From the sound of things, we’ll be getting the latest in Android tablets later this year, which should provide developers with the tools they need to take advantage of that functionality.


Smart TVs – HIT

In the past, the television industry approached internet connected televisions with some trepidation.  User interfaces were blocky, viewing solutions were barely adequate and content was extremely limited.  It all just screamed “I’m a low budget add-on to satisfy a trend in consumer demand!”

This year things are much improved, almost certainly thanks to Google TV and the Boxee Box which showed that consumers really do want connected sets.  Every company had new sets to display and most had new content partners and built-in wireless internet.  No more messing around with USB dongles.

The interfaces have improved hugely as well, and are as much style as function.  They incorporate live TV windows to show you what you’re currently watching, as well as plenty of easy access to frequently used functions.

Apps - MISS

Some television developers keep pushing iPhone style applications as the future of TV and I still haven’t seen anything to indicate that. In a market that’s wide open for innovation and inventiveness, devs keep recycling the same product again and again.

Nowhere was this lack of creativity more evident than in Samsung’s press conference, which showcased some of the most popular apps available for the TVs.  These included a workout  program, a social media sharing program and a version of Pictionary that requires the use of a touchscreen.  There’s nothing there that I would even consider using.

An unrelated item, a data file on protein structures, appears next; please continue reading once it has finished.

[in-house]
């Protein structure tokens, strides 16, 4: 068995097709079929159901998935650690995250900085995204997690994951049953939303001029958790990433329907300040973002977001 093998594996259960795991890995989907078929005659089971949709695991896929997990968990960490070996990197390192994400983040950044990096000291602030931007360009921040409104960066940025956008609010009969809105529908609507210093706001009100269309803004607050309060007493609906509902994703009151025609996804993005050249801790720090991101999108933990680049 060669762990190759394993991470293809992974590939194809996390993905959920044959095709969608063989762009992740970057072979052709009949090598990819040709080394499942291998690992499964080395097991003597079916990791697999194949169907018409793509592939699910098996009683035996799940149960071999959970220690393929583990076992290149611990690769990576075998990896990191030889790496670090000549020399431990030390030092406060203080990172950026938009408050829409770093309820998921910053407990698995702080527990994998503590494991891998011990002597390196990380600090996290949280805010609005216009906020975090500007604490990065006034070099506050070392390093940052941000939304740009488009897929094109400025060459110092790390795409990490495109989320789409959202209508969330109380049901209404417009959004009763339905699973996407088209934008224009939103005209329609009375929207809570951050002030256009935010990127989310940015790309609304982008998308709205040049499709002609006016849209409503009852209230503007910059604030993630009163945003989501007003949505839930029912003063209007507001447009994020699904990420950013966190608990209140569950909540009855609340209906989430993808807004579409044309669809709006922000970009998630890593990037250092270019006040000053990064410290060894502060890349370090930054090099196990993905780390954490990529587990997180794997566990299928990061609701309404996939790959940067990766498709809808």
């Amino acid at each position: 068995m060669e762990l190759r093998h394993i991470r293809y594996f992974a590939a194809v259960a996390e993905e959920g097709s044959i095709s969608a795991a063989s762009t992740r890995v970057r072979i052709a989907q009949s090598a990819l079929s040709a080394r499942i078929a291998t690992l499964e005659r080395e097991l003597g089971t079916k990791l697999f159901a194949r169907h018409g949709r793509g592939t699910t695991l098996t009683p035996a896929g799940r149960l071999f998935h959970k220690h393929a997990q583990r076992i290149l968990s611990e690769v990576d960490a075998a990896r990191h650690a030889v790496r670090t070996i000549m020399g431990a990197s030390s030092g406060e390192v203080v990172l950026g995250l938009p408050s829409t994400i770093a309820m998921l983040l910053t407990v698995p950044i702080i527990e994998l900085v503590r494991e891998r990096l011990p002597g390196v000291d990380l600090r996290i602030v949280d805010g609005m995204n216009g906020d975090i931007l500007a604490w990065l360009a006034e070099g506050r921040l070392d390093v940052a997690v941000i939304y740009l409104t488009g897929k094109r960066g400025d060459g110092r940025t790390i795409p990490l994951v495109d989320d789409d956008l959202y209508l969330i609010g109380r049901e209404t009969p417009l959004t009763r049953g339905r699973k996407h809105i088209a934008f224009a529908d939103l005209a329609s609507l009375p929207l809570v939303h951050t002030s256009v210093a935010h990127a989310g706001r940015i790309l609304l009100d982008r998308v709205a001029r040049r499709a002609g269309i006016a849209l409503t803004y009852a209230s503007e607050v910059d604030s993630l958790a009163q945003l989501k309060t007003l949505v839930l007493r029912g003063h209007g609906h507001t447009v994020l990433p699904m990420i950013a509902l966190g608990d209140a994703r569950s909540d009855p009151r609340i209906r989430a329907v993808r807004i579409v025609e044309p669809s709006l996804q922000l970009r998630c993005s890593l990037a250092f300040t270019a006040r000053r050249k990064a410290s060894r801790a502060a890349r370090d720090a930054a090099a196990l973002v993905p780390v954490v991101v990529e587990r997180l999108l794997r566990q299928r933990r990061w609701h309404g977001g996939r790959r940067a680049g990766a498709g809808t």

Google TV – MISS

Google TV has all but disappeared since its massive initial launch.  The once promising platform had almost no presence in the press conferences on Wednesday save one mention from Sony, who simply said that they have it, but did not announce any new Google TV products.

The folks at Samsung didn’t mention any Google TV products in their press conference, but did have a Google TV enabled Blu-ray player on display.  In their roundtable discussion, Samsung confirmed that both a Google TV Blu-ray  player and set-top box were on the way.  There’s nothing in the cards as far as a Google TV enabled TV is concerned.

21:9 Displays – HIT

We were distraught when the 21:9 cinema-wide display was announced last year by Philips.  Not because we don’t like it, but because we absolutely love it and there was no plan for a US release.  Thankfully, that’s changed.

Even more interesting is the announcement of a line of 21:9 televisions by Vizio.  The company has been making some big changes in recent years and the release of premium sets is a huge step forward.  
The particular sets on display from Vizio were hand-made prototypes, and as such were less than optimal to say the least. Their representative assured me that the flaws I saw on the prototypes would not be in the final product.

OLED – MISS

As with the last few years, OLED was a miss.  Actually, it would be more accurate to say that it was missing.  OLED made its presence known in the cell phone market, but where TVs are concerned there was very little new.

OLEDs were on display from all the usual suspects, but gone were the promises of availability in the near future.  Every large OLED display was simply a prototype, designed to show off the panel’s advanced 3D capabilities and incredibly clear picture.

It’s getting to the point where we’re ready to write of OLED as something that’s not going to happen.  It’s pretty and it’s exciting, but LED backlit LCD displays keep getting better, as do plasmas.  The difference between LCD and OLED isn’t as noticeable as it was five years ago, and consumer demand will undoubtedly decrease as well.

 

What were your hits and misses of CES in regards to video?